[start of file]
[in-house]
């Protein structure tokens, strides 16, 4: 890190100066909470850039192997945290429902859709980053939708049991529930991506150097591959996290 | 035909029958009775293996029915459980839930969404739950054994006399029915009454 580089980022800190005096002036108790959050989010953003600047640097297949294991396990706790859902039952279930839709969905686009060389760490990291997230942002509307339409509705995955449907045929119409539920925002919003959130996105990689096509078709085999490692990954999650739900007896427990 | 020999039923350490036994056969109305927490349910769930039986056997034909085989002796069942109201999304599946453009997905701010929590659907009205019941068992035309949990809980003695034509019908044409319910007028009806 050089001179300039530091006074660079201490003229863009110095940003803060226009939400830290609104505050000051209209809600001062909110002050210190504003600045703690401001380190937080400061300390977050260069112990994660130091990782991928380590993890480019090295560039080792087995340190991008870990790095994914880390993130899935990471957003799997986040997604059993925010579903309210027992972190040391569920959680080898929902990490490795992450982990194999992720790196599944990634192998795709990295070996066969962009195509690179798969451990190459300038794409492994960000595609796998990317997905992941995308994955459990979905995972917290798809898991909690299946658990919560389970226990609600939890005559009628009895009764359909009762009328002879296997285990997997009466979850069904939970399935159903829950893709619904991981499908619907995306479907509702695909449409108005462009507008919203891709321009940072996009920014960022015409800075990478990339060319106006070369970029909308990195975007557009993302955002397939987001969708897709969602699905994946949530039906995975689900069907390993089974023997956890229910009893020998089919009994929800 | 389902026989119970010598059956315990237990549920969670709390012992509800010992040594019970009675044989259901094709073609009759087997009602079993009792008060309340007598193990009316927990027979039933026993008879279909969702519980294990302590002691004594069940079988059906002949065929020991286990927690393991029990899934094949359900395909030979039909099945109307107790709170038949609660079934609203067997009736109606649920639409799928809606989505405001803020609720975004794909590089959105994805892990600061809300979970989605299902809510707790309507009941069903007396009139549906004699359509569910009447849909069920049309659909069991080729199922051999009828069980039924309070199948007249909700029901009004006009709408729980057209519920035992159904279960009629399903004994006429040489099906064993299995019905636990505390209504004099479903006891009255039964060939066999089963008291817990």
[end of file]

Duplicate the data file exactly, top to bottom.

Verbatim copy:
[in-house]
């Protein structure tokens, strides 16, 4: 890190100066909470850039192997945290429902859709980053939708049991529930991506150097591959996290 | 035909029958009775293996029915459980839930969404739950054994006399029915009454 580089980022800190005096002036108790959050989010953003600047640097297949294991396990706790859902039952279930839709969905686009060389760490990291997230942002509307339409509705995955449907045929119409539920925002919003959130996105990689096509078709085999490692990954999650739900007896427990 | 020999039923350490036994056969109305927490349910769930039986056997034909085989002796069942109201999304599946453009997905701010929590659907009205019941068992035309949990809980003695034509019908044409319910007028009806 050089001179300039530091006074660079201490003229863009110095940003803060226009939400830290609104505050000051209209809600001062909110002050210190504003600045703690401001380190937080400061300390977050260069112990994660130091990782991928380590993890480019090295560039080792087995340190991008870990790095994914880390993130899935990471957003799997986040997604059993925010579903309210027992972190040391569920959680080898929902990490490795992450982990194999992720790196599944990634192998795709990295070996066969962009195509690179798969451990190459300038794409492994960000595609796998990317997905992941995308994955459990979905995972917290798809898991909690299946658990919560389970226990609600939890005559009628009895009764359909009762009328002879296997285990997997009466979850069904939970399935159903829950893709619904991981499908619907995306479907509702695909449409108005462009507008919203891709321009940072996009920014960022015409800075990478990339060319106006070369970029909308990195975007557009993302955002397939987001969708897709969602699905994946949530039906995975689900069907390993089974023997956890229910009893020998089919009994929800 | 389902026989119970010598059956315990237990549920969670709390012992509800010992040594019970009675044989259901094709073609009759087997009602079993009792008060309340007598193990009316927990027979039933026993008879279909969702519980294990302590002691004594069940079988059906002949065929020991286990927690393991029990899934094949359900395909030979039909099945109307107790709170038949609660079934609203067997009736109606649920639409799928809606989505405001803020609720975004794909590089959105994805892990600061809300979970989605299902809510707790309507009941069903007396009139549906004699359509569910009447849909069920049309659909069991080729199922051999009828069980039924309070199948007249909700029901009004006009709408729980057209519920035992159904279960009629399903004994006429040489099906064993299995019905636990505390209504004099479903006891009255039964060939066999089963008291817990």